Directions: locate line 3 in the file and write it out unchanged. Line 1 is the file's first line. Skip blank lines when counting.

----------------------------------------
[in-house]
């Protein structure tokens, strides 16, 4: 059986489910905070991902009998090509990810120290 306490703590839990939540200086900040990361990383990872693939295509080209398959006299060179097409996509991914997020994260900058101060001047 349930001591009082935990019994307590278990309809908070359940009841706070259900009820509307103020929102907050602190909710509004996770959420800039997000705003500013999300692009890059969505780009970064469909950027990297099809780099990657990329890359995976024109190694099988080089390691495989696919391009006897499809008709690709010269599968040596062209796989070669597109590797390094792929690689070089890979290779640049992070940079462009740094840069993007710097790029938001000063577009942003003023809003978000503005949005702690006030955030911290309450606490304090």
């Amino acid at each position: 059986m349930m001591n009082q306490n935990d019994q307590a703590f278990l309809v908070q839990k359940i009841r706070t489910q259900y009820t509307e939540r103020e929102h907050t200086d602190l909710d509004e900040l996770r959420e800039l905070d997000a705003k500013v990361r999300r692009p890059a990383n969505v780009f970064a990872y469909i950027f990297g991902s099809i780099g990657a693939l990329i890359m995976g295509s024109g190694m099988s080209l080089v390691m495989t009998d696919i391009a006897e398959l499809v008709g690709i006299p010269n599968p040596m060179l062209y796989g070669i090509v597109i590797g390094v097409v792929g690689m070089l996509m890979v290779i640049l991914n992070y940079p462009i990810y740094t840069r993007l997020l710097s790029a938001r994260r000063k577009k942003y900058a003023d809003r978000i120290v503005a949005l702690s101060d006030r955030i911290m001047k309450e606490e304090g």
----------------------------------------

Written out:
């Amino acid at each position: 059986m349930m001591n009082q306490n935990d019994q307590a703590f278990l309809v908070q839990k359940i009841r706070t489910q259900y009820t509307e939540r103020e929102h907050t200086d602190l909710d509004e900040l996770r959420e800039l905070d997000a705003k500013v990361r999300r692009p890059a990383n969505v780009f970064a990872y469909i950027f990297g991902s099809i780099g990657a693939l990329i890359m995976g295509s024109g190694m099988s080209l080089v390691m495989t009998d696919i391009a006897e398959l499809v008709g690709i006299p010269n599968p040596m060179l062209y796989g070669i090509v597109i590797g390094v097409v792929g690689m070089l996509m890979v290779i640049l991914n992070y940079p462009i990810y740094t840069r993007l997020l710097s790029a938001r994260r000063k577009k942003y900058a003023d809003r978000i120290v503005a949005l702690s101060d006030r955030i911290m001047k309450e606490e304090g």